Gold ETF Rides Chaos To New Records

by on May 10, 2010 | ETFs Mentioned:

As fear crept into financial markets last week, nearly every corner of the global equity market entered into a freefall. With some ETFs plunging by more than 20% between Tuesday and Friday, identifying winners–outside of inverse ETFs–was a challenging task. ETNs linked to volatility indexes enjoyed a big jump, as did any fund that establishes a sort position in the euro (see Three ETFs For Euro/Dollar Parity). With uncertainty running high, the popular safe haven of gold also got a nice boost last week as well.

The SPDR Gold Trust (GLD) finished last week up about 2.5%, putting it well ahead of most equity ETFs. The flight to safe havens also translated into more creation activity for precious metals ETFs; following four tumultuous days, assets in the SPDR Gold Trust stood at about $45.2 billion, up from about $43.9 billion at the end of April. On Thursday, GLD added approximately 20 tons of bullion holdings, the biggest one day increase since February 2009. GLD has now added about 50 tons on the year, and as of May 7 holdings stood at a record 1,199.498 tons. At that level, the popular gold ETF is among the largest holders of gold bullion in the world; only the U.S., Germany, Italy, France, and the IMF have larger reserves.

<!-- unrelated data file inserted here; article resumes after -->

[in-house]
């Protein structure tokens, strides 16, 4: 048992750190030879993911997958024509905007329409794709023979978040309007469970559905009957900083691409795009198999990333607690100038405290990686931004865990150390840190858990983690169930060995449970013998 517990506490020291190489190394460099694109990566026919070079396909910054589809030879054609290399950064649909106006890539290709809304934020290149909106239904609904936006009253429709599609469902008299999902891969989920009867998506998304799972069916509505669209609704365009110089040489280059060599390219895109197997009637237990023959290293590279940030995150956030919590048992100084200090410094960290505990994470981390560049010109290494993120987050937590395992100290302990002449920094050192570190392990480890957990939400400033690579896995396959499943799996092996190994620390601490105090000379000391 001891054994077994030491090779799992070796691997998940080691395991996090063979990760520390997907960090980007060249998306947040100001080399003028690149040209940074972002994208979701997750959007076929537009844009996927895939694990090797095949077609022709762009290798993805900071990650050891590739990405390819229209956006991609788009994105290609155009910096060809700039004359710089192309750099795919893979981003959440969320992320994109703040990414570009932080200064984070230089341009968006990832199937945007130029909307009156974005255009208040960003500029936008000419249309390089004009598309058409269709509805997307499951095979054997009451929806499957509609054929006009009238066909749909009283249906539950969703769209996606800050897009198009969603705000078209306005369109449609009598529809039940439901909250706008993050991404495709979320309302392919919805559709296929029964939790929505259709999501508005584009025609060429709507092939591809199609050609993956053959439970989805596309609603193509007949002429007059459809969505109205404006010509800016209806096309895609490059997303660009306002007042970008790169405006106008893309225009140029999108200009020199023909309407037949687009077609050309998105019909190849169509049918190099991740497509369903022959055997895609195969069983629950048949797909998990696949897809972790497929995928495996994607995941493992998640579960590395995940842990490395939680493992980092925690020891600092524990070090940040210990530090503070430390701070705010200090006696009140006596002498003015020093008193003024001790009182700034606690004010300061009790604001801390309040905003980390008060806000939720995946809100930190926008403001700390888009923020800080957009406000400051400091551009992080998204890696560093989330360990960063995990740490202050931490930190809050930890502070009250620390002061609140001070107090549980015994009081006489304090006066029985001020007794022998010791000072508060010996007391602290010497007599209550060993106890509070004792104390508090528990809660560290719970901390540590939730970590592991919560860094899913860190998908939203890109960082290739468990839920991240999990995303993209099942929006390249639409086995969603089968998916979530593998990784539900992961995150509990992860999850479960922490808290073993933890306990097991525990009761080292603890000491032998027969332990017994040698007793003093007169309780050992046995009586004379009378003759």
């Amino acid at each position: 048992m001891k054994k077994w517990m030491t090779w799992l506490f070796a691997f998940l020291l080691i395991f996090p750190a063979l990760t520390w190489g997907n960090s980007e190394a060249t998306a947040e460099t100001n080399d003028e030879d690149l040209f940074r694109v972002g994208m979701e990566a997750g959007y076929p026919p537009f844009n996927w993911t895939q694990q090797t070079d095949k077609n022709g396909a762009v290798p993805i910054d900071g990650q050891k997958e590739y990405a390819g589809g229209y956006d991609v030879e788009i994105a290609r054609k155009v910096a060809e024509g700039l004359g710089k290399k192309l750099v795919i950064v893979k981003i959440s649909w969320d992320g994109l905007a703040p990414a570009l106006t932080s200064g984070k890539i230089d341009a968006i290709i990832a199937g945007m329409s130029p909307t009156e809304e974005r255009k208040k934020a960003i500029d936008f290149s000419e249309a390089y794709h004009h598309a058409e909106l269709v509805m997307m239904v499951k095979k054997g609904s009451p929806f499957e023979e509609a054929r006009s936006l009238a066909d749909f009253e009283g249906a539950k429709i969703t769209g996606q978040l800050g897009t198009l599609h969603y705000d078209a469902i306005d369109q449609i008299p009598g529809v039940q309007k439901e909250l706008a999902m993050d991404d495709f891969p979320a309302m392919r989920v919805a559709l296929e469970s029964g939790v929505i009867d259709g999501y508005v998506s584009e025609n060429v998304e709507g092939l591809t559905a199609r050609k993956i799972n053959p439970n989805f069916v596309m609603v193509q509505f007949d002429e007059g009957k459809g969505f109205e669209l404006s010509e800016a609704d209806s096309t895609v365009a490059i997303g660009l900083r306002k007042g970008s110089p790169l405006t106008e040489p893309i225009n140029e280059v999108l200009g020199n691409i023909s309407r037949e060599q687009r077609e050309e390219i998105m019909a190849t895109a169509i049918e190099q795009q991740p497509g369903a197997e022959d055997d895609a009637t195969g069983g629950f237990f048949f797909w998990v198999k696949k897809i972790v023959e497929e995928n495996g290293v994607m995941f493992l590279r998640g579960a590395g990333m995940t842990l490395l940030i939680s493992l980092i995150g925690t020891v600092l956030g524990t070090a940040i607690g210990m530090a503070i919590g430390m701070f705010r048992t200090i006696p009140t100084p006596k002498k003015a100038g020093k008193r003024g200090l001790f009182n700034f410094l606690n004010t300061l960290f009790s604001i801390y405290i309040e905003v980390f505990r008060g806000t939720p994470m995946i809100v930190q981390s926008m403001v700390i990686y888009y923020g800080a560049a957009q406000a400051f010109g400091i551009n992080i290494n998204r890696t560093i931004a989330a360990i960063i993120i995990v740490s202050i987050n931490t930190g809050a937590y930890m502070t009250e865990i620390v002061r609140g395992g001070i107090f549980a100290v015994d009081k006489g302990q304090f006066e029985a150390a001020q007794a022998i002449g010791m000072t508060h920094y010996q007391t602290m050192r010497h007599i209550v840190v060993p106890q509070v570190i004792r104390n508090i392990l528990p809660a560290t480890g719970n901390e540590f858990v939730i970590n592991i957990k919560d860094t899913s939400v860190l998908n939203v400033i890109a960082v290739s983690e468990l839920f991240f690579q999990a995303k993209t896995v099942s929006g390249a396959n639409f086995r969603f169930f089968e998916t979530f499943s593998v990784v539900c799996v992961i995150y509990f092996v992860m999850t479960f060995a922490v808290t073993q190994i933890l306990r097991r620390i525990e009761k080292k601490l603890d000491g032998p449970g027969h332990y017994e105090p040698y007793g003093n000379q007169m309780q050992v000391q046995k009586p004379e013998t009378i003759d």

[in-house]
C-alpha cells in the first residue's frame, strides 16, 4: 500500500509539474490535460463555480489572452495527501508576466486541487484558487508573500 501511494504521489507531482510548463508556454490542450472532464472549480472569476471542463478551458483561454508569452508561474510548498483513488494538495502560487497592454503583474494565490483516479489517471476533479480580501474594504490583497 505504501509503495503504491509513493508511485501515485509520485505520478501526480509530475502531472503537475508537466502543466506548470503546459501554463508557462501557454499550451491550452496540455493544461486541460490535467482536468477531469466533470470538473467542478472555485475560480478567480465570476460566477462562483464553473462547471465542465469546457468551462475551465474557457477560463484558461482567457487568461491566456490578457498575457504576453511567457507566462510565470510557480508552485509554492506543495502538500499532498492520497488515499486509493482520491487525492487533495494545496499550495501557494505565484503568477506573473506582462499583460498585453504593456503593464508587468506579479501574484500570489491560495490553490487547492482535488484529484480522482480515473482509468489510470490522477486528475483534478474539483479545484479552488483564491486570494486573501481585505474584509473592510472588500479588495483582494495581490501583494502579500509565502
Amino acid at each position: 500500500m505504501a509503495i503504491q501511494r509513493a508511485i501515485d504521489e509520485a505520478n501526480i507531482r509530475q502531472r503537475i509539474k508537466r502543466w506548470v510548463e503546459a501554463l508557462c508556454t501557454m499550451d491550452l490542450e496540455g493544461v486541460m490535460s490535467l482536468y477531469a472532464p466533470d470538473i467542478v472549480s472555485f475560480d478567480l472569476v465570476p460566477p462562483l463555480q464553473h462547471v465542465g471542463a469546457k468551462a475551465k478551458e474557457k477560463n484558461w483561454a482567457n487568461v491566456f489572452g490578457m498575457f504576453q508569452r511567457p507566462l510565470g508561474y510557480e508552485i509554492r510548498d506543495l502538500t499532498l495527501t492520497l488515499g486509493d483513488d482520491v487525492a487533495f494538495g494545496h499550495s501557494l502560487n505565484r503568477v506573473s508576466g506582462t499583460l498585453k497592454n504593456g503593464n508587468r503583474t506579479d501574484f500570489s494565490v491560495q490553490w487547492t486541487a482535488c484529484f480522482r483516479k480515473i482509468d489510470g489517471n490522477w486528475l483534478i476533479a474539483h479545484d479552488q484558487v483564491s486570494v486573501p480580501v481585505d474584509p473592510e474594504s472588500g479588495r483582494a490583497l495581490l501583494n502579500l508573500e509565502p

GLD wasn’t the only gold ETF seeing a surge in interest. The iShares COMEX Gold Trust (IAU) now has about $3.1 billion in assets, and several futures-based gold ETFs have seen spikes in cash flows and trading volumes as well (for a complete breakdown of all the gold ETF options, see this Guide To Gold ETF Investing).

Room To Run?

Gold finished last week about $20 below the all-time high of $1,226.10 an ounce touched in early December. And a surge in equity markets on Monday did little to soften demand for the traditional safe haven, a sign some analysts see as a bullish indicator. With euro-denominated assets (including government debt) falling out of favor with investors, safe havens are in short supply. Although some analysts see waning investment demand as a drag on precious metals prices, others see a period of consolidation around $1,200 an ounce before moving higher.

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Disclosure: No positions at time of writing.